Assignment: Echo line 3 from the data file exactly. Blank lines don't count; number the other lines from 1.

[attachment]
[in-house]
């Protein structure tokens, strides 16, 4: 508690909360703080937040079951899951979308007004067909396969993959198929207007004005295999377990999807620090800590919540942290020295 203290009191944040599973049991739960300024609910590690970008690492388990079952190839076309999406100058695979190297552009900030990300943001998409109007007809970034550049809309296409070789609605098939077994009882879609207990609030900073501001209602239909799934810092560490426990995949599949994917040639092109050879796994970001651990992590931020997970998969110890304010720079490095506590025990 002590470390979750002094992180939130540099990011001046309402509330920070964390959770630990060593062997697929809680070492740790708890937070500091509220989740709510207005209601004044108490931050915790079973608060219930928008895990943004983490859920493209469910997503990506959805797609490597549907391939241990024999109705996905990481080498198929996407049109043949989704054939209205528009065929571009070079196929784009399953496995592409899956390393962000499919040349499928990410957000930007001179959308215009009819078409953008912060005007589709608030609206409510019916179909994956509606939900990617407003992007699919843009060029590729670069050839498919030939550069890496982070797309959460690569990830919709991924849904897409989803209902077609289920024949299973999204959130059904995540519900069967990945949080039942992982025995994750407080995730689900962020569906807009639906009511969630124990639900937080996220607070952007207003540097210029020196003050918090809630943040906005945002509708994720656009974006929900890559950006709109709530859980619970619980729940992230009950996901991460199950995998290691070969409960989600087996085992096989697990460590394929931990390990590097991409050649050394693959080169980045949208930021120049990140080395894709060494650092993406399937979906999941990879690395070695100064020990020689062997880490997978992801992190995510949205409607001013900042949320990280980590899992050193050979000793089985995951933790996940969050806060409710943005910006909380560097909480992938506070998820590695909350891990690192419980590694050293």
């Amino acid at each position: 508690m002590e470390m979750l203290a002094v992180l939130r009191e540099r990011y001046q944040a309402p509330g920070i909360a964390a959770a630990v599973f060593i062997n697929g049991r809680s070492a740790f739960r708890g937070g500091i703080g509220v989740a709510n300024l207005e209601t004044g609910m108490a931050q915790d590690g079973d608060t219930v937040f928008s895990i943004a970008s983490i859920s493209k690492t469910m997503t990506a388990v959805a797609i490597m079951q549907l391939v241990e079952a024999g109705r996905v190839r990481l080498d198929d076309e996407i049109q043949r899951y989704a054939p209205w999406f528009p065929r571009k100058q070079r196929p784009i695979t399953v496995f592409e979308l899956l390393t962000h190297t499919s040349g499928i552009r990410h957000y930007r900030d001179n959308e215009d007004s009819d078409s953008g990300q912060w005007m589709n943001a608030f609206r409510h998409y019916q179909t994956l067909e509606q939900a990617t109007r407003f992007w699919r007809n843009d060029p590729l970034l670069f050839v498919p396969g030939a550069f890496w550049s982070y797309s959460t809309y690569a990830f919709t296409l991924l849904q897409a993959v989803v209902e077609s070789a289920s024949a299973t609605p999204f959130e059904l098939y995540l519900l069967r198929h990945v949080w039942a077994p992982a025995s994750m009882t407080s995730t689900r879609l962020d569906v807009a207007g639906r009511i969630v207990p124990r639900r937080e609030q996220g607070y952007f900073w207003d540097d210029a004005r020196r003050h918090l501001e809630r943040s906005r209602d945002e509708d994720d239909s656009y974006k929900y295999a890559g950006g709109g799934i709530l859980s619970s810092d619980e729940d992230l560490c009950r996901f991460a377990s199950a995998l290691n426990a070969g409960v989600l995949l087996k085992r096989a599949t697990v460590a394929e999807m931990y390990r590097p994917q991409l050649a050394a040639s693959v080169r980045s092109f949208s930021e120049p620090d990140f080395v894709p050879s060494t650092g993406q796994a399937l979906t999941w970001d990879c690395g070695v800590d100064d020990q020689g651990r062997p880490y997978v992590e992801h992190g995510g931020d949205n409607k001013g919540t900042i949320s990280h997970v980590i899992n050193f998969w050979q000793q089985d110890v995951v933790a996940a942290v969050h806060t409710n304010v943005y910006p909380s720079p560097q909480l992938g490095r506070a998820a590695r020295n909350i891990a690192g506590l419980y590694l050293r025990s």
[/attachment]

């Amino acid at each position: 508690m002590e470390m979750l203290a002094v992180l939130r009191e540099r990011y001046q944040a309402p509330g920070i909360a964390a959770a630990v599973f060593i062997n697929g049991r809680s070492a740790f739960r708890g937070g500091i703080g509220v989740a709510n300024l207005e209601t004044g609910m108490a931050q915790d590690g079973d608060t219930v937040f928008s895990i943004a970008s983490i859920s493209k690492t469910m997503t990506a388990v959805a797609i490597m079951q549907l391939v241990e079952a024999g109705r996905v190839r990481l080498d198929d076309e996407i049109q043949r899951y989704a054939p209205w999406f528009p065929r571009k100058q070079r196929p784009i695979t399953v496995f592409e979308l899956l390393t962000h190297t499919s040349g499928i552009r990410h957000y930007r900030d001179n959308e215009d007004s009819d078409s953008g990300q912060w005007m589709n943001a608030f609206r409510h998409y019916q179909t994956l067909e509606q939900a990617t109007r407003f992007w699919r007809n843009d060029p590729l970034l670069f050839v498919p396969g030939a550069f890496w550049s982070y797309s959460t809309y690569a990830f919709t296409l991924l849904q897409a993959v989803v209902e077609s070789a289920s024949a299973t609605p999204f959130e059904l098939y995540l519900l069967r198929h990945v949080w039942a077994p992982a025995s994750m009882t407080s995730t689900r879609l962020d569906v807009a207007g639906r009511i969630v207990p124990r639900r937080e609030q996220g607070y952007f900073w207003d540097d210029a004005r020196r003050h918090l501001e809630r943040s906005r209602d945002e509708d994720d239909s656009y974006k929900y295999a890559g950006g709109g799934i709530l859980s619970s810092d619980e729940d992230l560490c009950r996901f991460a377990s199950a995998l290691n426990a070969g409960v989600l995949l087996k085992r096989a599949t697990v460590a394929e999807m931990y390990r590097p994917q991409l050649a050394a040639s693959v080169r980045s092109f949208s930021e120049p620090d990140f080395v894709p050879s060494t650092g993406q796994a399937l979906t999941w970001d990879c690395g070695v800590d100064d020990q020689g651990r062997p880490y997978v992590e992801h992190g995510g931020d949205n409607k001013g919540t900042i949320s990280h997970v980590i899992n050193f998969w050979q000793q089985d110890v995951v933790a996940a942290v969050h806060t409710n304010v943005y910006p909380s720079p560097q909480l992938g490095r506070a998820a590695r020295n909350i891990a690192g506590l419980y590694l050293r025990s």